How to Max Out Your Retirement Savings

Max out your retirement savings with these 7 tips

I‘ve often wondered if the Apostle Paul was bad with his money. Yes, I’m talking about the guy that wrote most of the New Testament. In his letter to the church in Rome, Paul lamented that the things he wanted to do he doesn’t, and the things he hates to do, he does. My mom had her own translation of Paul’s missive–the road to hell is paved with good intentions.

And that brings me to retirement savings. In the 12-month plan to revitalize our finances, I listed maxing out your retirement accounts as the goal for January. Of course, everybody knows they should max out their retirement savings. But knowing we should do something and actually doing it are two totally different things. I guess not much as changed in the 2,000 years since Paul wrote his famous epistle.

So today we are going to look at seven practical tips and tricks to help you do what you already know you should–contribute the maximum amount to your 401(k), IRA, and other retirement accounts.

1. Start: Starting to save for retirement is like jumping into a cold pool for a morning swim–just do it. Once your in, the water warms quickly. With a 401(k), you can save very small amounts each month to start. Even if you can only afford $25 a month, start right now. Not tomorrow. Not next week. Today.

And for an IRA, you can start saving just $25 a month with Betterment. With Betterment, you can set up a diversified account in just five minutes. I know, because that’s exactly what I did. There’s no excuse. Just do it.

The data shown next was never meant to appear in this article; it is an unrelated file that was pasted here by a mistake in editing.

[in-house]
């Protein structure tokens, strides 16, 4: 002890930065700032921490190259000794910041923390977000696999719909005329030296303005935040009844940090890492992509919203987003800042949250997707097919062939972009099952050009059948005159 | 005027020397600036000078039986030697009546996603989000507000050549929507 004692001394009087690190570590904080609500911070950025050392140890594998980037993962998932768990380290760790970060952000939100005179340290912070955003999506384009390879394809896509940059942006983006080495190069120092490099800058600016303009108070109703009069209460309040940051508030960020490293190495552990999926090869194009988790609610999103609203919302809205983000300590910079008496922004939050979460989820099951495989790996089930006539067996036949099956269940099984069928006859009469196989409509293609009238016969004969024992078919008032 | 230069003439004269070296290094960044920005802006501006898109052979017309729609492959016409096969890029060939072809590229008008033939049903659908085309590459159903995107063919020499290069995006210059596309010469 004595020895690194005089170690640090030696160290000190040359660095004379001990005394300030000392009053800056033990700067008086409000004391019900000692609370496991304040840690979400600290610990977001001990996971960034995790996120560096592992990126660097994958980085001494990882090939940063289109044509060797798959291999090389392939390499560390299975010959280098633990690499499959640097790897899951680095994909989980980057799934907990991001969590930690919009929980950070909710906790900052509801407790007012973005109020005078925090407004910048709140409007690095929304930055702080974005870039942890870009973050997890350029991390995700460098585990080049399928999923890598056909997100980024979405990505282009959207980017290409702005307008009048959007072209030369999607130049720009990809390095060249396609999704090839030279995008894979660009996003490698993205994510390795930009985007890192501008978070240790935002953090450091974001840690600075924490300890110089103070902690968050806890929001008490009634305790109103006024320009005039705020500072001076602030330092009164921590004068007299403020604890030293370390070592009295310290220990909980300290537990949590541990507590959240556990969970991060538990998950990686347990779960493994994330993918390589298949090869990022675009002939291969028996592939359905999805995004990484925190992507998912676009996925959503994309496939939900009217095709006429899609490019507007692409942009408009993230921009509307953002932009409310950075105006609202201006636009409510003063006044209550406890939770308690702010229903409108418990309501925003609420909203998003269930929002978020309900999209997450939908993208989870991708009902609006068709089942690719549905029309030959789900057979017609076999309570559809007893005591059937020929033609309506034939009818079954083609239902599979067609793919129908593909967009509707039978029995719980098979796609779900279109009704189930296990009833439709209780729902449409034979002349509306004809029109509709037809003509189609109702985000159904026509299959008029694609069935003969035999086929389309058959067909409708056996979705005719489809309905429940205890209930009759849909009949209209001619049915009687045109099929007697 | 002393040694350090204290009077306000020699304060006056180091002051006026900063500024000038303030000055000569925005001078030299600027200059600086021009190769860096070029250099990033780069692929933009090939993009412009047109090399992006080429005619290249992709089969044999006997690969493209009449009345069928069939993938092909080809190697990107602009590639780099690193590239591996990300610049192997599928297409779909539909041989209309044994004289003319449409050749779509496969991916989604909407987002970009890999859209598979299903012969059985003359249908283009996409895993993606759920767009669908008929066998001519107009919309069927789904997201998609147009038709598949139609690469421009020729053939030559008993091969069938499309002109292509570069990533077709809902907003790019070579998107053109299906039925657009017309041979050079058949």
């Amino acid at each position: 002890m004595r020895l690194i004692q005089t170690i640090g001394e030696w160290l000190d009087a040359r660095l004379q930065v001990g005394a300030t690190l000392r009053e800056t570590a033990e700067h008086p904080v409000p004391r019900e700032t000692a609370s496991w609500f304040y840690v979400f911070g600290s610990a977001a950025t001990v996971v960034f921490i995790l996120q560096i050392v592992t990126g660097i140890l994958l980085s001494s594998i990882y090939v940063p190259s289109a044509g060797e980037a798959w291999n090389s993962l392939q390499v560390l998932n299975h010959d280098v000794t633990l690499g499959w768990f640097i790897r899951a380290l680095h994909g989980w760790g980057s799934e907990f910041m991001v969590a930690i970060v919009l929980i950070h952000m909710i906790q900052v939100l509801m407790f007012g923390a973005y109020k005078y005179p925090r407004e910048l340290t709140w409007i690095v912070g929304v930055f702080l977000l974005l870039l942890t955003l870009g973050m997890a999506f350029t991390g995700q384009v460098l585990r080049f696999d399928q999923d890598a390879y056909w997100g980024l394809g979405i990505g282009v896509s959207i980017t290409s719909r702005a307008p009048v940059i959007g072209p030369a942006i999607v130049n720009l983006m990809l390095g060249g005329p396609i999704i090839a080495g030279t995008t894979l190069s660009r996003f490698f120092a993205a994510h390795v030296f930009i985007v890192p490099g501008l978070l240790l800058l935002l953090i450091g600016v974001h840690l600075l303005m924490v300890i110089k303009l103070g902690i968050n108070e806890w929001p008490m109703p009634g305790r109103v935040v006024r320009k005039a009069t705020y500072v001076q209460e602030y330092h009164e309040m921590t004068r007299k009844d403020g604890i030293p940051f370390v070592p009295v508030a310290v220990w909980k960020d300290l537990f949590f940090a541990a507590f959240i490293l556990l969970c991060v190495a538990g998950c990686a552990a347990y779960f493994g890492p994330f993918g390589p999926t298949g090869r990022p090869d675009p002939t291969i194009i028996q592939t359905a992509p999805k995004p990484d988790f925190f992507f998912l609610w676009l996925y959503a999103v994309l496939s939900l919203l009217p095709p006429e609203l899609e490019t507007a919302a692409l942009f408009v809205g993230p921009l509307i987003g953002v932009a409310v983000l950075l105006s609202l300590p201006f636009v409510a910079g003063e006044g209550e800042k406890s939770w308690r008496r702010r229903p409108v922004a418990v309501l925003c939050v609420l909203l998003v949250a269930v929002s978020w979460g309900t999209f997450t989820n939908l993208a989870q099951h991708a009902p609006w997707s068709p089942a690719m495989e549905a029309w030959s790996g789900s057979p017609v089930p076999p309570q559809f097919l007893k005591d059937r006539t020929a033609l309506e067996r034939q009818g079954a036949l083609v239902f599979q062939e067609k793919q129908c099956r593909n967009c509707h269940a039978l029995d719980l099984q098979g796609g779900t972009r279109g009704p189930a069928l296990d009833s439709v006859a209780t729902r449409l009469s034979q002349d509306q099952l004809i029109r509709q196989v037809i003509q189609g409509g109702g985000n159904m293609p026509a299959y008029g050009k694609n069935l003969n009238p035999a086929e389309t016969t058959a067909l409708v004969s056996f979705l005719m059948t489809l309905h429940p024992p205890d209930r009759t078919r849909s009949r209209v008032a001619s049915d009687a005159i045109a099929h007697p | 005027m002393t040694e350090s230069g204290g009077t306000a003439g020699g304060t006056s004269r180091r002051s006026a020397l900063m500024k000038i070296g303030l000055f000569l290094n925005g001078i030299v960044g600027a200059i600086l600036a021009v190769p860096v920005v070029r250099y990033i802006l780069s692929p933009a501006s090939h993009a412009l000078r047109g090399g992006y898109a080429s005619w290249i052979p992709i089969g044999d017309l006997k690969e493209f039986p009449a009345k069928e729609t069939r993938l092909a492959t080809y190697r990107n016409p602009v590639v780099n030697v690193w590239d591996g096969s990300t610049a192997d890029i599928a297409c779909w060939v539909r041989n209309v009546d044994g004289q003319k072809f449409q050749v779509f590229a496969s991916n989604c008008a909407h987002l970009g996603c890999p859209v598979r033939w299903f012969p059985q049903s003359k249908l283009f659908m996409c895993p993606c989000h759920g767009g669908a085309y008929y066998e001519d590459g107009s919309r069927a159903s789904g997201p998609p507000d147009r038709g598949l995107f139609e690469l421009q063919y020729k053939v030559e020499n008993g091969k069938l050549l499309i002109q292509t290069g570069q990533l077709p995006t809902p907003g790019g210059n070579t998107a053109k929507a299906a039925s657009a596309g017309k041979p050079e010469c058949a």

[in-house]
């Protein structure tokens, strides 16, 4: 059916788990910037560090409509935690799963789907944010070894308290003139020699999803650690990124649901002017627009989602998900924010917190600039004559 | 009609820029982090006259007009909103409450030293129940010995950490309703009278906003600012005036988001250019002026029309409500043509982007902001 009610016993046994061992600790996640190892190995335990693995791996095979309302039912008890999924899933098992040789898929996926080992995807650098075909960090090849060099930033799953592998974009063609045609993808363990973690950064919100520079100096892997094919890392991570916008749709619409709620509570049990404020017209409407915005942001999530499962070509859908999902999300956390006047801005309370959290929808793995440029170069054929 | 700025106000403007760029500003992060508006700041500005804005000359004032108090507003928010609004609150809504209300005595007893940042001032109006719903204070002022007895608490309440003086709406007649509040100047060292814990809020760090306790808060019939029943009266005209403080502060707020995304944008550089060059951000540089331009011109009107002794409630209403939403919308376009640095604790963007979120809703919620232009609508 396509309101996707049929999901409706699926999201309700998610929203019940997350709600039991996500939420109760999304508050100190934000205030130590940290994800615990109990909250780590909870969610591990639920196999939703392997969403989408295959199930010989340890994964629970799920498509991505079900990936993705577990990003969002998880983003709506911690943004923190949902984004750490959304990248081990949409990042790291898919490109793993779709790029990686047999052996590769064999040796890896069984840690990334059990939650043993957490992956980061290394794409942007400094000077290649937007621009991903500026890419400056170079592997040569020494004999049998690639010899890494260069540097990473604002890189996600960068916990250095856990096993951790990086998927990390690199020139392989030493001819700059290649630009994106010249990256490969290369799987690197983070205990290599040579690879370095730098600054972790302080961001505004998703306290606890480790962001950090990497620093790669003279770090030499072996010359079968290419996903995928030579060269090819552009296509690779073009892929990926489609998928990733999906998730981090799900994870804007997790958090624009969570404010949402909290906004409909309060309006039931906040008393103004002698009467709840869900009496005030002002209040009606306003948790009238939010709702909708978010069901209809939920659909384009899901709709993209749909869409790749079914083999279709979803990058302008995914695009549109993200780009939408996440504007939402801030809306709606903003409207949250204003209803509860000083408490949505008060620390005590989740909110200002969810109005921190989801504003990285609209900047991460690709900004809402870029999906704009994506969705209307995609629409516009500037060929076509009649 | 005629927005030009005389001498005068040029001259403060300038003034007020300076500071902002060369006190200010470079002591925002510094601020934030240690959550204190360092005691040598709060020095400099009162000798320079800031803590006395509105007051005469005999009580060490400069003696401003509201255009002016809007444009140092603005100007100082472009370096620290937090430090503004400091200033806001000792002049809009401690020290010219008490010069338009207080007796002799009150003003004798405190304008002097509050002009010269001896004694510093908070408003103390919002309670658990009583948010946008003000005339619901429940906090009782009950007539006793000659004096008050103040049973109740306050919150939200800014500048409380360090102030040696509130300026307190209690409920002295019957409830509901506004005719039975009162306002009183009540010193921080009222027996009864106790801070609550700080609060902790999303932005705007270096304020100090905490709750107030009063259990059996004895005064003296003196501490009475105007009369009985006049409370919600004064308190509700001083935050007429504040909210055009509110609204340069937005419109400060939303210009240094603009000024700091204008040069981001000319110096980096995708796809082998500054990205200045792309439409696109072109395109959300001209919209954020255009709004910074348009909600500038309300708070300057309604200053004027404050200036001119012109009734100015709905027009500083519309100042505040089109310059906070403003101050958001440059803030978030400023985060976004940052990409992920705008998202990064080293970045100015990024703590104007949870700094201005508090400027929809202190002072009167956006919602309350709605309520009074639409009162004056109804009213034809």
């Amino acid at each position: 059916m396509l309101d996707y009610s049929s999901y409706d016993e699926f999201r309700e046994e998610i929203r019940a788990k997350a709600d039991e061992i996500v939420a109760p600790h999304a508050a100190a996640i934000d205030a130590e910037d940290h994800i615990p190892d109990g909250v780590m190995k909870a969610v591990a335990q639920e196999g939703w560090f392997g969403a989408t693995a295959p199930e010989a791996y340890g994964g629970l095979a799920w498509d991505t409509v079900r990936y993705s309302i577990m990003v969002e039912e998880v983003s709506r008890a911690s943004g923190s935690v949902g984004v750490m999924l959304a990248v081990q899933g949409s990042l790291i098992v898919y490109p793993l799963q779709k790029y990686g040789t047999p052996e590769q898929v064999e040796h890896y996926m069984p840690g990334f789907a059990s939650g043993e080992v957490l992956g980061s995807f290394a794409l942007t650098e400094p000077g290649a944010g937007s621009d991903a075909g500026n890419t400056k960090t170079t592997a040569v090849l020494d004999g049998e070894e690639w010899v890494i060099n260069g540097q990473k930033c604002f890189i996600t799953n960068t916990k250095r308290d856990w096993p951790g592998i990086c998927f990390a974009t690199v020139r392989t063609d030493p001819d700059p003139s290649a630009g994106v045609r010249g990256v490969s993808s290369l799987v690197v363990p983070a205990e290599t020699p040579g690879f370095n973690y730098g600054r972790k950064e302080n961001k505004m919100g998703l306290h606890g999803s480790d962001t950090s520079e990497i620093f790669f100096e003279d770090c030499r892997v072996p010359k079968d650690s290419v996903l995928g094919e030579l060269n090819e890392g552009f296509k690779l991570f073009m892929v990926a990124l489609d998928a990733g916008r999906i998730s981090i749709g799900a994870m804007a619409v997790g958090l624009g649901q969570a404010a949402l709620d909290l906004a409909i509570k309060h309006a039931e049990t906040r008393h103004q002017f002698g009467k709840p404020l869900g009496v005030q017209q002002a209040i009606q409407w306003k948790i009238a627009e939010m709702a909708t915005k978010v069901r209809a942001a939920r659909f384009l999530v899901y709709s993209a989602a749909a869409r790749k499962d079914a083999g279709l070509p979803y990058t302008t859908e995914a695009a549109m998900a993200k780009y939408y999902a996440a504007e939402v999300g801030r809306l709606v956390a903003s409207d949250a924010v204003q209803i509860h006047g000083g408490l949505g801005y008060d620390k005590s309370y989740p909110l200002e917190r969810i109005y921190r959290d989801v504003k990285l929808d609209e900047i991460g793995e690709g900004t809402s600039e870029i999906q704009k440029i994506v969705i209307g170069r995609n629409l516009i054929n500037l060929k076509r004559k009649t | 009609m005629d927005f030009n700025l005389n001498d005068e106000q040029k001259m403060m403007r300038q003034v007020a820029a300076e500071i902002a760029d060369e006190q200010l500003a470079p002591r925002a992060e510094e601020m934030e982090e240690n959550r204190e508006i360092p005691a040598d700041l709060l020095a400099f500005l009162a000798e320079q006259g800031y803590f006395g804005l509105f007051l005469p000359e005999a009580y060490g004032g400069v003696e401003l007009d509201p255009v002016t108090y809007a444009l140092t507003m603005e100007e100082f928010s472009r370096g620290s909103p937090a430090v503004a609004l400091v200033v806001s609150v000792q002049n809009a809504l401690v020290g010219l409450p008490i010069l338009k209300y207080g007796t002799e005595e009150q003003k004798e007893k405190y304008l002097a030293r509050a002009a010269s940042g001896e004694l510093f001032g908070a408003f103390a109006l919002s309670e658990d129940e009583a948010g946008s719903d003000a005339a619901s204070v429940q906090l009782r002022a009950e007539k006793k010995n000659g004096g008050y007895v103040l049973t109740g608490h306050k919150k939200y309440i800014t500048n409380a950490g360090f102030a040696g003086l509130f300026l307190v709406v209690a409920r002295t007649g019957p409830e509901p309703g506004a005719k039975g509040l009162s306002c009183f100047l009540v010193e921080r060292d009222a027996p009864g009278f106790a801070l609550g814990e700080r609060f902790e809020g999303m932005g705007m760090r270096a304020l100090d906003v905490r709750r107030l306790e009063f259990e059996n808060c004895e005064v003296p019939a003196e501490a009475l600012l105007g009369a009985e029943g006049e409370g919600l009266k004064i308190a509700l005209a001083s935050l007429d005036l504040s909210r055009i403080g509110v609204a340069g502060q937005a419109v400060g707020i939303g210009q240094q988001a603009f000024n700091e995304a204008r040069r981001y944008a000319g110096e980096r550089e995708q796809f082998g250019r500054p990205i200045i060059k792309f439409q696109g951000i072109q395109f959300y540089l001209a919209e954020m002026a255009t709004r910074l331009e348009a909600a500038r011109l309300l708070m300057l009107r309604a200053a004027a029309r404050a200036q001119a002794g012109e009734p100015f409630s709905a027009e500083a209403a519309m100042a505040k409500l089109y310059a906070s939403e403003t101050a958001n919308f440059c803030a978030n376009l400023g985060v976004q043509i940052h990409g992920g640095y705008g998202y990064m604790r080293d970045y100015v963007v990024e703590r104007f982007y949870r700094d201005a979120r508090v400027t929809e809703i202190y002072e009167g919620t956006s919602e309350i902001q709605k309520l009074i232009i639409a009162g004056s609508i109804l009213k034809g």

2. Keep it Simple: I’ve talked to a lot of people who are afraid of investing in the stock market. And their fear keeps them from contributing to a 401(k). Don’t let your fear dictate your actions. Every 401(k) plan I’ve ever seen offers well diversified mutual funds. Most offer funds designed to be a complete solution to retirement savings. Called target date funds, you can pick a fund based on when you retire. It’s that simple. And if you have any questions, the company that manages your 401(k) plan can help.

3. Avoid Roth 401(k) and IRAs: Let me first say that Roth retirement accounts can be a great way to save for retirement. But if you are really stretching your money to save for retirement, they may not be the best choice. With a Roth 401(k) or Roth IRA, you don’t get an immediate tax benefit. With a traditional 401(k) or deductible IRA, taxes on your contributions are deferred until you take out the money. The tax savings you’ll enjoy can really help if you are on a tight budget. And you can always convert to a Roth 401(k) later.

4. Save 50% of Raises: Each time you get a raise, increase the amount of your retirement savings. An increase equal to 50% of your raise is a good place to start. And if you are contributing to a traditional 401(k), remember that you still get a tax break on the contribution, so it won’t hurt as much as you may think.

5. Automate: All 401(k) plans that I’ve ever seen automatically take your contribution out of your paycheck. Not all IRA accounts, however, are automated. I’ve automated my investment account with Betterment, which takes out $100 every month from my savings account. Soon you won’t even miss the money. In my case, my Betterment account is now near $2,000, and the automation is a big reason why.

6. Get Help: If your employer matches some or all of your contributions, be sure to take advantage of this help. Employer contributions, however, kick in only if you are contributing to your 401(k). So don’t turn this help away. It may take you some time to maximize your contributions to take full advantage of your employer’s match, but use this benefit as motivation to save as much as you can.